Lake Erie Twin Screw Vice

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Review and photos: Raf Nathan

The Moxon vice has been in use in woodwork shops for at least 400 years. Two long pieces of wood sandwich your workpiece and are tightened with threaded wood handles. Later developments use iron wheels that spin on metal threads. Apparently Joseph Moxon, who shows this style of vice in his Mechanick Exercises, printed in 1694, did not invent it, however the name has stuck.

Lake Erie Toolworks, USA was founded by Nick Dombrowski in 2008 and specialise in wood vice making. While attending college Nick worked at Organ Supply Industries as a machinist, then built keyboards and components. The antique workbench he used had wood vices and was the inspiration for LETW.

Sales were initially slow and in the meanwhile he completed a graduate degree in mechanical engineering. But the demand for vices grew and the business is now a full time concern. Nick does the majority of production and engineering with father Jeff also in production as well as marketing, and wife Rachel holding it all together as office manager.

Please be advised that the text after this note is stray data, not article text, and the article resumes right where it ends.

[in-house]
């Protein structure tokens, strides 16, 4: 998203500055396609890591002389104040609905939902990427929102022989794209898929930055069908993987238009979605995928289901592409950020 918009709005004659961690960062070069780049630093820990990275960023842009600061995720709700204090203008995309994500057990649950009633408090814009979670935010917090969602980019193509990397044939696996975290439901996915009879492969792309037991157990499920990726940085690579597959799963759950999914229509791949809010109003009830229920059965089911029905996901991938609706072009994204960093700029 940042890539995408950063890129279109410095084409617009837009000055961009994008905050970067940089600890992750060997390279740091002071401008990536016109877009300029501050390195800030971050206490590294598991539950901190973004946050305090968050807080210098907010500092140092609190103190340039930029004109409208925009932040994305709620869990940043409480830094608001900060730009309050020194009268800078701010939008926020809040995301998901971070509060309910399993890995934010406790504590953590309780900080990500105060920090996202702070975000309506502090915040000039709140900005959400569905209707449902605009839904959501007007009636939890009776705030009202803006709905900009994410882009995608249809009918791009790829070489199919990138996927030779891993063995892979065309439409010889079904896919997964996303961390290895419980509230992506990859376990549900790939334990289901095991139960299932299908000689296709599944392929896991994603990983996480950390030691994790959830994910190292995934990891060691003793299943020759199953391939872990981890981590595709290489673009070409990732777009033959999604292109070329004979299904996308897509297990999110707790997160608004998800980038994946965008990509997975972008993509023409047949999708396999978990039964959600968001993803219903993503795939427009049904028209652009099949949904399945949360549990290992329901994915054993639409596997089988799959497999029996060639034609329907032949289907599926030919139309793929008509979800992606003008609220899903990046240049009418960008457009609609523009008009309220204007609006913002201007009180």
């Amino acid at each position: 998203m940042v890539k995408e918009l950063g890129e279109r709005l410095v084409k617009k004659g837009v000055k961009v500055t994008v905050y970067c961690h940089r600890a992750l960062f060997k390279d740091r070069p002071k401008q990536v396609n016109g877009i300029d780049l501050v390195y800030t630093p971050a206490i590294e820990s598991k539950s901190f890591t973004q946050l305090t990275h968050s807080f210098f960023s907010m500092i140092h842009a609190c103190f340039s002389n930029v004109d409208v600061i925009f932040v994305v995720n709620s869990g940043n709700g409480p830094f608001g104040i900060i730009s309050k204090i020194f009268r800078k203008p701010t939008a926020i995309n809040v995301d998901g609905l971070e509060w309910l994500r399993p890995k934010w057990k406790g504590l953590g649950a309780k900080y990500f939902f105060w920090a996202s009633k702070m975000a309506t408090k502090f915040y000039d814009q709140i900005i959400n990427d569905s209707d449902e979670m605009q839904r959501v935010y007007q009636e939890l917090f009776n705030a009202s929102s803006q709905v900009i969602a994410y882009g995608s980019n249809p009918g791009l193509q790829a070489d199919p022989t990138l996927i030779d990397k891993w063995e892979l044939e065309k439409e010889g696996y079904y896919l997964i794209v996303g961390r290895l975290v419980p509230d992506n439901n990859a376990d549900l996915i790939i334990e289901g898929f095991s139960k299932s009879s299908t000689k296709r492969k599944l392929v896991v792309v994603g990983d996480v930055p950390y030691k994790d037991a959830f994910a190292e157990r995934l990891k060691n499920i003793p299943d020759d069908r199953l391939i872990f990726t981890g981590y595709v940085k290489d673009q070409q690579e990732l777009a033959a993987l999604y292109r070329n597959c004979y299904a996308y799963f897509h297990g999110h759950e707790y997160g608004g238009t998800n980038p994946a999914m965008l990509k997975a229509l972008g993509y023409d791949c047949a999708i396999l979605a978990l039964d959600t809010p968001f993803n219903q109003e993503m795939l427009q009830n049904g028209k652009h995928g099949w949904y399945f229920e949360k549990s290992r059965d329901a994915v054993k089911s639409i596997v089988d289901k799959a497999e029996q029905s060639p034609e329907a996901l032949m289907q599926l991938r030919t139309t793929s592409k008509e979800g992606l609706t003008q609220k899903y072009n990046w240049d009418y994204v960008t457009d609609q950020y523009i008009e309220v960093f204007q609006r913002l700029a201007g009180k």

The Twin Screw Moxon has two hard maple ‘cheeks’ and large 1-3/4" threaded handles fitting threaded holes. The cheeks are a substantial 105 x 46mm with a clamping capacity of 610mm and 107mm thick.

The handles are the big feature, beautifully made with three and a half threads per inch. When you see them you just have to touch them. Vices start as either custom sawn squares or dowels. Threads are first rough shaped and threaded oversize followed by a rest period of at least a few weeks before the final shaping, custom CNC threading and hand detailing is performed.

In use the low thread count means the handles are a bit slow to wind in and out when changing to workpieces of different thicknesses. However if you are working on say a batch of doors that all share the same thickness then it’s a snap to undo the handles a touch and reposition them.


I thought the fit of the handle thread was somewhat loose, however a looser thread fit in my dry winter means having no problems in the high humidity of the wet season. The vice arrives unfinished so applying a polish will help with stability.

To use the Moxon, first clamp the backing board to the top edge of your workbench then simply slip in the workpiece and tighten the handles. The Moxon easily holds things that would normally be fiddly to secure such as panels, cabinet doors and boards. This vice is a very handsome and useful addition to your workbench.

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